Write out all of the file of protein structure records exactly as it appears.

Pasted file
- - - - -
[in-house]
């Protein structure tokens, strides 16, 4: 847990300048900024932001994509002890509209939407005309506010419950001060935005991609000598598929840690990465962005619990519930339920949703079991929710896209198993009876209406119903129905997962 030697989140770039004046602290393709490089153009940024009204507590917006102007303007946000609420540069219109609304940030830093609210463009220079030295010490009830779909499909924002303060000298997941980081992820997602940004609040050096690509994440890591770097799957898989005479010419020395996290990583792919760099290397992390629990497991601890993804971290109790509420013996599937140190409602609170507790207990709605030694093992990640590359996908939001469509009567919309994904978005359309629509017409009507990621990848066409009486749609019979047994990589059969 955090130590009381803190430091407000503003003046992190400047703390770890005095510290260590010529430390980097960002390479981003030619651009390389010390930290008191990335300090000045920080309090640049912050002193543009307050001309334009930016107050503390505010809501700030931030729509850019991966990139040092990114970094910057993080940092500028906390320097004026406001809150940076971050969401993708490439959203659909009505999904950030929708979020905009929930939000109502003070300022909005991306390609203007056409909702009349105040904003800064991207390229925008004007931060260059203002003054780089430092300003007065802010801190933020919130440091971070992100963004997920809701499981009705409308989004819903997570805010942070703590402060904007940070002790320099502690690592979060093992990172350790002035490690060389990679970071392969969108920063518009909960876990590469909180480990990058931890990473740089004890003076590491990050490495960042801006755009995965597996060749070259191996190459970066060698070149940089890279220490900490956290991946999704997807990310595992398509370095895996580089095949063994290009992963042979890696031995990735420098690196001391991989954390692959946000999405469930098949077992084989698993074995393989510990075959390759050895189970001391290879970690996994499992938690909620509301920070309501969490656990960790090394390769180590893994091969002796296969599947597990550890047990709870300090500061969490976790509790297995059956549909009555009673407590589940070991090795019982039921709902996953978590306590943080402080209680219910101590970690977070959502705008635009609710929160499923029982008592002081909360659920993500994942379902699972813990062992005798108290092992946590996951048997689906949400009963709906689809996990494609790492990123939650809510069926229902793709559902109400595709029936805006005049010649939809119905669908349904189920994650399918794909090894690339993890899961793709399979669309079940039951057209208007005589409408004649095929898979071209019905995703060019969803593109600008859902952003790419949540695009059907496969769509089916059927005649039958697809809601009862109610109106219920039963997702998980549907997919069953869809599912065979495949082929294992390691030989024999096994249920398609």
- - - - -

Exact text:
[in-house]
């Protein structure tokens, strides 16, 4: 847990300048900024932001994509002890509209939407005309506010419950001060935005991609000598598929840690990465962005619990519930339920949703079991929710896209198993009876209406119903129905997962 030697989140770039004046602290393709490089153009940024009204507590917006102007303007946000609420540069219109609304940030830093609210463009220079030295010490009830779909499909924002303060000298997941980081992820997602940004609040050096690509994440890591770097799957898989005479010419020395996290990583792919760099290397992390629990497991601890993804971290109790509420013996599937140190409602609170507790207990709605030694093992990640590359996908939001469509009567919309994904978005359309629509017409009507990621990848066409009486749609019979047994990589059969 955090130590009381803190430091407000503003003046992190400047703390770890005095510290260590010529430390980097960002390479981003030619651009390389010390930290008191990335300090000045920080309090640049912050002193543009307050001309334009930016107050503390505010809501700030931030729509850019991966990139040092990114970094910057993080940092500028906390320097004026406001809150940076971050969401993708490439959203659909009505999904950030929708979020905009929930939000109502003070300022909005991306390609203007056409909702009349105040904003800064991207390229925008004007931060260059203002003054780089430092300003007065802010801190933020919130440091971070992100963004997920809701499981009705409308989004819903997570805010942070703590402060904007940070002790320099502690690592979060093992990172350790002035490690060389990679970071392969969108920063518009909960876990590469909180480990990058931890990473740089004890003076590491990050490495960042801006755009995965597996060749070259191996190459970066060698070149940089890279220490900490956290991946999704997807990310595992398509370095895996580089095949063994290009992963042979890696031995990735420098690196001391991989954390692959946000999405469930098949077992084989698993074995393989510990075959390759050895189970001391290879970690996994499992938690909620509301920070309501969490656990960790090394390769180590893994091969002796296969599947597990550890047990709870300090500061969490976790509790297995059956549909009555009673407590589940070991090795019982039921709902996953978590306590943080402080209680219910101590970690977070959502705008635009609710929160499923029982008592002081909360659920993500994942379902699972813990062992005798108290092992946590996951048997689906949400009963709906689809996990494609790492990123939650809510069926229902793709559902109400595709029936805006005049010649939809119905669908349904189920994650399918794909090894690339993890899961793709399979669309079940039951057209208007005589409408004649095929898979071209019905995703060019969803593109600008859902952003790419949540695009059907496969769509089916059927005649039958697809809601009862109610109106219920039963997702998980549907997919069953869809599912065979495949082929294992390691030989024999096994249920398609």